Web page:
Stirling University students are being encouraged to make the most of getting the best career advice available by attending Work Fest.
The University’s annual programme is a month-long series of events led by various employers and organised by the Career Development Centre (CDC).
The events are designed to provide students with the tools they need to compete in the graduate job market. Careers Development Adviser Lucie Johnston, an employee of the CDC, told Brig that they “have noticed a degree of apathy this year” from the general student population.
She said, “When we have an undergraduate body of 7,000 students and 2,500 post graduate students but only a handful turn up to key events it does make us worry.”
The CDC has been working to bring some of the biggest graduate employers to the campus, including Morgan Stanley and Standard Life. However, low attendances would seem to show few students are taking advantage of the opportunities available.
Johnston added: “It is a struggle for the CDC to convince a lot of the big companies to come to Stirling rather than just going to larger cities like Glasgow and Edinburgh.” A key event in the Work Fest programme is a subsidised bus to the Graduate Careers Fair at the SECC in Glasgow taking place on the 16 and 17 October.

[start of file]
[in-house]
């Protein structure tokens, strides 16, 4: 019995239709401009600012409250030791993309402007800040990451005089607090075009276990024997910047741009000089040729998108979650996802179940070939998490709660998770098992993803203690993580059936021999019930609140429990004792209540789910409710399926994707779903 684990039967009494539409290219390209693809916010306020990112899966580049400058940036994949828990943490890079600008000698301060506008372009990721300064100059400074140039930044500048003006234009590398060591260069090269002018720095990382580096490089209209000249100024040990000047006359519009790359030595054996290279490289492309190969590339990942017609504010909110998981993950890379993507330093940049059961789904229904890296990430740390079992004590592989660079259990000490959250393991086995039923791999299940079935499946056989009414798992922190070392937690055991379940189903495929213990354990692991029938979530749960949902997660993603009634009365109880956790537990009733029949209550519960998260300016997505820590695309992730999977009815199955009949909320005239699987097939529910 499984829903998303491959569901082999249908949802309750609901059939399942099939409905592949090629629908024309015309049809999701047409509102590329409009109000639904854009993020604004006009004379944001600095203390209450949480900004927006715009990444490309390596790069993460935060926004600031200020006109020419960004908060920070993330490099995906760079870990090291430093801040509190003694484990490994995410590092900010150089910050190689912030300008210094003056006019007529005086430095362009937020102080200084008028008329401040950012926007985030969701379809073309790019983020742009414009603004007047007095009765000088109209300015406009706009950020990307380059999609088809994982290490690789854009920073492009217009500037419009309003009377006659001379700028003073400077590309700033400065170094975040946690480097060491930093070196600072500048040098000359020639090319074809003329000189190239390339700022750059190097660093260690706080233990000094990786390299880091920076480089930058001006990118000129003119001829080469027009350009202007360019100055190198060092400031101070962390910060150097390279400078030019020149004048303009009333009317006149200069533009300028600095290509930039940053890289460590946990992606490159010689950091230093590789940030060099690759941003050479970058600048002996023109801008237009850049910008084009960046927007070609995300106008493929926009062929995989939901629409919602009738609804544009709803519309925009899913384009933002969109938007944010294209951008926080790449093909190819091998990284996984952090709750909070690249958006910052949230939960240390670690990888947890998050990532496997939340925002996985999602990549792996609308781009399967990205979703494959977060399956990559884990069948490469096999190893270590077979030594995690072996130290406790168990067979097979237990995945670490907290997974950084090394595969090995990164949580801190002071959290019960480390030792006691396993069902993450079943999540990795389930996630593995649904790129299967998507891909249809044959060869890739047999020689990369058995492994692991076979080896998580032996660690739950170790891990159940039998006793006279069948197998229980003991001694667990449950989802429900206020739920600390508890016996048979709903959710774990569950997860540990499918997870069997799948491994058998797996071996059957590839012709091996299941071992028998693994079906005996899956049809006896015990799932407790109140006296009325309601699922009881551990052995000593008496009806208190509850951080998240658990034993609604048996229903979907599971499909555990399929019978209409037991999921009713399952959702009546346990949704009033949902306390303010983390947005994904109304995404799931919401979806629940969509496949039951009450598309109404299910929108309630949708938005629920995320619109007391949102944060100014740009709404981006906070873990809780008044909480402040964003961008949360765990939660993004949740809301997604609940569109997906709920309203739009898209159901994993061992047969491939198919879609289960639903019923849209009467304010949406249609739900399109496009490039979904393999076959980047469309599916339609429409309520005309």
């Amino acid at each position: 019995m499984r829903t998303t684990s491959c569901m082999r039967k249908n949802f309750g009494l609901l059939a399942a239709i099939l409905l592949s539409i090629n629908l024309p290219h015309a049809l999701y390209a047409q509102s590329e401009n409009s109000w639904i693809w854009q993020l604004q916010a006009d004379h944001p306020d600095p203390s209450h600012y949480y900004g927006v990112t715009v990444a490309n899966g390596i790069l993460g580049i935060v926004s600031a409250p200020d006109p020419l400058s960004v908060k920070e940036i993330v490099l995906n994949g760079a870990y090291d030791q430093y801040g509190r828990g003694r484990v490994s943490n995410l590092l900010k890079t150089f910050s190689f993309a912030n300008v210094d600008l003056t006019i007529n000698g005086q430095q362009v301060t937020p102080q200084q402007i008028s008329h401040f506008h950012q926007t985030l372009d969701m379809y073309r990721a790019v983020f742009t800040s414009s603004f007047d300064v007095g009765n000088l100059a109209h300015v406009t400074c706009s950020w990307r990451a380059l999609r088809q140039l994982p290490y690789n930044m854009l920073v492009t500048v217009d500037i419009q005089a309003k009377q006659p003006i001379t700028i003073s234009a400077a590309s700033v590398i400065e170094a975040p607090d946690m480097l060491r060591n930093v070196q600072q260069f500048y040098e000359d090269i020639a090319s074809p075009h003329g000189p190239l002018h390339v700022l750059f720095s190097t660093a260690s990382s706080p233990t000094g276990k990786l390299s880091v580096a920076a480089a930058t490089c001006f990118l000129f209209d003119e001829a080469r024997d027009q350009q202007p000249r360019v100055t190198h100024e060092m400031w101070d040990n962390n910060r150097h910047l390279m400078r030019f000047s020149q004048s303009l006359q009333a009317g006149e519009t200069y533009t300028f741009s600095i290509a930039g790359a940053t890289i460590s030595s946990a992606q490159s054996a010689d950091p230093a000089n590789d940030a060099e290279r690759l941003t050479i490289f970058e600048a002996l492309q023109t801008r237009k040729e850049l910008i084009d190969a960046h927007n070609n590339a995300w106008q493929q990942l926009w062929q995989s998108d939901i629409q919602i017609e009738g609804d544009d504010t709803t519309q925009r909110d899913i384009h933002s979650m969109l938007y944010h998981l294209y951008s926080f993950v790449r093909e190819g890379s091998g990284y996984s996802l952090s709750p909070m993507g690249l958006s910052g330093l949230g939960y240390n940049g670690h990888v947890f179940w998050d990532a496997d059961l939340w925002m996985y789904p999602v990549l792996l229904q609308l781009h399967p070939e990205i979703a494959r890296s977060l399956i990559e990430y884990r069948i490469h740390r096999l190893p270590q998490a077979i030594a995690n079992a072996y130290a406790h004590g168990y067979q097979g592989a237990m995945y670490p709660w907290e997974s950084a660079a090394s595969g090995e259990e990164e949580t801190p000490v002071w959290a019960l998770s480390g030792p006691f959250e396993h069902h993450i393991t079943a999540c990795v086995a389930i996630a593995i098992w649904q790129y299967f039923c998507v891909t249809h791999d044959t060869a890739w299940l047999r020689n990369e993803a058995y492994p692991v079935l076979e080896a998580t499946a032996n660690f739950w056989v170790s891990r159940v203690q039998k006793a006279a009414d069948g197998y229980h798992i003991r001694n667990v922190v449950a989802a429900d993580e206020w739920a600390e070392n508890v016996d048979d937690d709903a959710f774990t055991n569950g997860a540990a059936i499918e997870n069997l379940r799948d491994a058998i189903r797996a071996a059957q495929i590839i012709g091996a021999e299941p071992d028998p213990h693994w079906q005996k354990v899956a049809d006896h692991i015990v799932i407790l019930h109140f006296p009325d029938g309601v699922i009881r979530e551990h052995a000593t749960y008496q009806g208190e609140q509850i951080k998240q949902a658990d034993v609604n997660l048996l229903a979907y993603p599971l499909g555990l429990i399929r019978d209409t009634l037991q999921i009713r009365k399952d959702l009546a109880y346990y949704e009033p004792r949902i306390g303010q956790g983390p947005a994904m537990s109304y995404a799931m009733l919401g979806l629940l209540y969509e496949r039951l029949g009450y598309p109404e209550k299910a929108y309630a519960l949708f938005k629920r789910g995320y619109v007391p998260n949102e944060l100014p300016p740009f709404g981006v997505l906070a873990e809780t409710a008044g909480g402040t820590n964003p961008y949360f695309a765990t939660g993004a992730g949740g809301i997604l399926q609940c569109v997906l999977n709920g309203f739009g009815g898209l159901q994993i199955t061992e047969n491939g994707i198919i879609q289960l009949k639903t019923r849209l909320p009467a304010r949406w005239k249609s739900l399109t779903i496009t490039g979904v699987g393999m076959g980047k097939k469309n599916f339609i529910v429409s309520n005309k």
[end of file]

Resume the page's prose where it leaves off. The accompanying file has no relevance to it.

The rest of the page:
The cost is £7 and this ensures that Stirling students can get a chance to meet and talk with those employers who cannot attend the smaller fairs on-campus. The main events that took place on campus were the Graduate Jobs and Internships fairs, workshops aimed at getting into specific areas such as teaching, sports development and museums, as well as workshops on how to handle online applications, interviews, CV clinics and even professional advice on starting your own business.
During the fairs, students can attend talks by specific companies and also speak to employees face-to-face. Catriona, 20, was one of only three students who attended the talk by the NHS on Monday 1 October.
Speaking to Brig, she said: “It was actually really useful”. However, she was surprised at the low turnout, which she attributed to the clubs and societies’ schedule. She added, “A lot of clubs do have their meetings on Monday evenings so a lot of people will choose to be there instead.”
Jennifer, 21, is a third year student who has attended Work Fest events and found them very helpful. She said, “The employers were very friendly and were willing to answer all of our questions.” Johnston stressed the importance of high attendance at these employer- led events.
She explained, “Employers will only come if they are going to meet good students and they will stop coming to Stirling if numbers attending are too low.” There is concern that current students who choose not to attend could be missing important networking and skill-building opportunities as well as essential career advice.
Johnson concluded, “A lot of students don’t realise that the employers attending are often the same ones who will be looking through the application forms. “If they [employers] meet a student who shows they have done their research into that particular company and asks some interesting questions they will fast track their application – it’s not just an opportunity to pick up some freebies!”